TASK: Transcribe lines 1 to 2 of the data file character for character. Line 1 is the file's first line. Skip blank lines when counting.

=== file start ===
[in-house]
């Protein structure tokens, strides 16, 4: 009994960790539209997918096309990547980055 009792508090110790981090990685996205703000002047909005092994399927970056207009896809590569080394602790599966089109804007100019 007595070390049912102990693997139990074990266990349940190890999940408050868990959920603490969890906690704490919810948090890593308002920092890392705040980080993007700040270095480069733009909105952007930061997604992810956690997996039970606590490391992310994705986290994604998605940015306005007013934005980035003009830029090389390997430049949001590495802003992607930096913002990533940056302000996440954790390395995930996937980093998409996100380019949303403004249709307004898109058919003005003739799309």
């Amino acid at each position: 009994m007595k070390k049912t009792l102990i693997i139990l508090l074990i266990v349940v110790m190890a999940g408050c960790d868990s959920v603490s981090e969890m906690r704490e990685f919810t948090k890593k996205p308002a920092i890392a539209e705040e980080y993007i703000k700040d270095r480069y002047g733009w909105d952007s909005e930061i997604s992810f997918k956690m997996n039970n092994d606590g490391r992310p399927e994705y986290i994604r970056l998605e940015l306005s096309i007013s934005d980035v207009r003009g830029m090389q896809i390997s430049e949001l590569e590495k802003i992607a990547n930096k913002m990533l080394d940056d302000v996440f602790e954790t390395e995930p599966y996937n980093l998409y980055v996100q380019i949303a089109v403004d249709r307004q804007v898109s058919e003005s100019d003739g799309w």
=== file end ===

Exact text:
[in-house]
């Protein structure tokens, strides 16, 4: 009994960790539209997918096309990547980055 009792508090110790981090990685996205703000002047909005092994399927970056207009896809590569080394602790599966089109804007100019 007595070390049912102990693997139990074990266990349940190890999940408050868990959920603490969890906690704490919810948090890593308002920092890392705040980080993007700040270095480069733009909105952007930061997604992810956690997996039970606590490391992310994705986290994604998605940015306005007013934005980035003009830029090389390997430049949001590495802003992607930096913002990533940056302000996440954790390395995930996937980093998409996100380019949303403004249709307004898109058919003005003739799309």